Tuesday, May 2, 2017

Firefighters First Switches to Federal Charter and Federal Insurance, Exempted from MBL Cap

The National Credit Union Administration (NCUA) has granted a federal charter and federal share insurance coverage to Firefighters First Federal Credit Union of Los Angeles, which became effective on April 18.

NCUA granted Firefighters First a Trade-, Industry-, Profession-wide (TIP) field of membership to serve the 510,000 employees and independent contractors who work in the fire protection industry in the United States.

NCUA also approved the credit union’s request for the designation of being chartered for the purpose of granting member business loans. This means the credit union is not subject to the member business loan (MBL) cap of 12.25 percent of assets.

However, the historical evidence indicates Firefighters First was not an active business lender. In 2004, the credit union had only $1 million in outstanding member business loans. The credit union had a MBL to asset ratio of 0.15 percent. If you add in purchased business loans or participation interests to nonmembers, the ratio of business loans to assets increases to 2.1 percent. It was only in the last four years that the credit union reported a business loans to asset ratio above 10 percent.

I wonder what tortured reasoning NCUA used to come to the conclusion that the credit union was chartered for the purpose of making member business loans.

Furthermore, the conversion to a federal charter means that Firefighters First will no longer be subject to the requirement to disclose the compensation of the highest paid individuals at the credit union.

Firefighters First was originally chartered in 1935 by the state of California as the Los Angeles Firemen’s Credit Union. The credit union obtained federal insurance in 1975 but converted to private insurance in 1984 and changed its name to Firefighters First Credit Union in 2014.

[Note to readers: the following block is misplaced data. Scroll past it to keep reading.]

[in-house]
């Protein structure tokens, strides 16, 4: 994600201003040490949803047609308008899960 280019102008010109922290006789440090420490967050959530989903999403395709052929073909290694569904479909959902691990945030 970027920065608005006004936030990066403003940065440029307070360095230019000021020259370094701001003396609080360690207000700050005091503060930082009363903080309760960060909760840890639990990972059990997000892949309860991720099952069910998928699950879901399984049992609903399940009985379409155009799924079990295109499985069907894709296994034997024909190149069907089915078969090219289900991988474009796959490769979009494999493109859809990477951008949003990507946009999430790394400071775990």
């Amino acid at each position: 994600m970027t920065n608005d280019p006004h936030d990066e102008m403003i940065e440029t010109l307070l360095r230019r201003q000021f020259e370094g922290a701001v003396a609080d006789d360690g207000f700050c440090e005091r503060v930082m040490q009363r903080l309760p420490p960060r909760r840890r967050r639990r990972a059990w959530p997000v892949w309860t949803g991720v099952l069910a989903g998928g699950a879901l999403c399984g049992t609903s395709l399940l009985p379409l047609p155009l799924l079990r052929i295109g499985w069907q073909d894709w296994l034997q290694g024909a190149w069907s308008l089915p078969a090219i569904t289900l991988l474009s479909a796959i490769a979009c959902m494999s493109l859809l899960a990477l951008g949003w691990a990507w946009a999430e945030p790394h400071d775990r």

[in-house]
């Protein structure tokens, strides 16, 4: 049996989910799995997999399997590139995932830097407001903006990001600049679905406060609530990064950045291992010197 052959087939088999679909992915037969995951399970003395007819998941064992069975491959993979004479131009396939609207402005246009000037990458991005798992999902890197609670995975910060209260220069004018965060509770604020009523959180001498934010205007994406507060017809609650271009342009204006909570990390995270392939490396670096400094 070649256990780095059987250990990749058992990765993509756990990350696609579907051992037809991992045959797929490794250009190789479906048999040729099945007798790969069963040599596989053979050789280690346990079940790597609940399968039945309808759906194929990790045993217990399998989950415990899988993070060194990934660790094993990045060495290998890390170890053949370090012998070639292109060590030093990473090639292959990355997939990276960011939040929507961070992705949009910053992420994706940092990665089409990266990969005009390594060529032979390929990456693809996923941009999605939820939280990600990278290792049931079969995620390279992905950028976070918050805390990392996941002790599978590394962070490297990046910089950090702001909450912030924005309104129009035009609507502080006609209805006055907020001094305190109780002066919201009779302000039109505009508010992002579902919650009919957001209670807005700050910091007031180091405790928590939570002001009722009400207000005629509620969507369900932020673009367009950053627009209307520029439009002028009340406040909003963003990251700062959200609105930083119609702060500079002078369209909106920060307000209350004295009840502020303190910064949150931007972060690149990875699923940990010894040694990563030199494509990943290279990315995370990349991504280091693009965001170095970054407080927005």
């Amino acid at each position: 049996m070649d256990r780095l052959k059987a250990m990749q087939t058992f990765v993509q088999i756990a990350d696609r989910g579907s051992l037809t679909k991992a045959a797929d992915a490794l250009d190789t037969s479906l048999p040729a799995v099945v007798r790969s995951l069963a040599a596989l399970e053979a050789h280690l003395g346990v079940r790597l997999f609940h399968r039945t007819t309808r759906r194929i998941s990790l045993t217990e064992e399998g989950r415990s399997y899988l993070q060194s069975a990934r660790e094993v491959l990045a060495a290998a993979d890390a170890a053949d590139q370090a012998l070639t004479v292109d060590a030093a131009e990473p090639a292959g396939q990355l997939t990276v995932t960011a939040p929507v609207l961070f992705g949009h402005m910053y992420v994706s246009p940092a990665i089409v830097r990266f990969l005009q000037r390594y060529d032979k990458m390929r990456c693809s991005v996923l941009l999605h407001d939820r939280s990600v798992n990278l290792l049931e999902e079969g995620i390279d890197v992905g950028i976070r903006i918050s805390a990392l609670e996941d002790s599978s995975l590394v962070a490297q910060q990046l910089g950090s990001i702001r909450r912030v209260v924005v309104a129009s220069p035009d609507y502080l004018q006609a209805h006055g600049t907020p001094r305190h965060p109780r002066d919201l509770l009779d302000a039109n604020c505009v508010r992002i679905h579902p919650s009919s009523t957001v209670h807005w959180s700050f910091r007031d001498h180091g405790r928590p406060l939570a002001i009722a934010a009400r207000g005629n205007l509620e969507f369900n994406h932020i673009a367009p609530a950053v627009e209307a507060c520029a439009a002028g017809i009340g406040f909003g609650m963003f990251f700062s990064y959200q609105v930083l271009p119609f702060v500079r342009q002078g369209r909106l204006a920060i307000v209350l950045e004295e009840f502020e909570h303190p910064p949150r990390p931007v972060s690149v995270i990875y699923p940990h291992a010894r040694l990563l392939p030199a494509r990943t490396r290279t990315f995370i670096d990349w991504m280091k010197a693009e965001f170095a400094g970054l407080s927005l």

Prior to its conversion to a federal charter, Firefighters First had $1.18 billion in assets, making it one of the largest single-common-bond federal credit unions in the United States.


  1. Please read the 1999 amendments to the Federal Credit Union Bylaws. A commenter suggested adding "business" in the reasons for the CU. "Section 2. The purpose of this credit union is to promote thrift
    among its members by affording them an opportunity to accumulate
    their savings and to create for them a source of credit for
    provident or productive purposes. The credit union may add
    business as one of its purposes by placing a comma after
    “ provident” and inserting “ business.”"

    The NCUA adapted the recommendation and has been available to newly chartered FCUs in accordance with the CUMAA of 1998.

  2. It was not tortured reasoning but a smart commenter back in 1999 getting an opening in the bylaws after Congress had acted to eliminate the cap for CUs chartered for the purpose of making member business loans.

    Since there is no form of the verb to be in that phrase, NCUA should allow all federal credit unions the option of changing their bylaws showing a purpose of the FCU is to make business loans and obtain the exemption that is in the law.



The content is provided for educational purposes only, with the understanding that neither the authors, contributors, nor the publishers of this site are engaged in rendering legal, accounting or other expert or professional services. If legal or other expert assistance is required, the services of a competent professional should be sought.

Comments appearing in response to articles appearing on this site do not necessarily reflect the views of the ABA. ABA makes no representations regarding the truth or accuracy of commentary or opinions that may be posted in response to the articles that appear on this website.

The inclusion herein of any link to a website, either in the text of an article or in a comment, does not denote any approval, sponsorship, or endorsement by the ABA, and ABA is not responsible for the content or opinions expressed on those linked websites or related commentary. This content is not licensed to third parties sites and is not affiliated with any third party site. Any reference to the author or this content on any third party site on the Internet is not authorized by the ABA.

It is the policy of the American Bankers Association to comply fully with all antitrust laws. Certain discussions should be considered off-limits, including those that contain competitively sensitive data such as price and cost information, or statements that could be construed as reflecting an attempt or desire to control or influence a particular market or markets. Future pricing or other prospective competitive information should never be shared.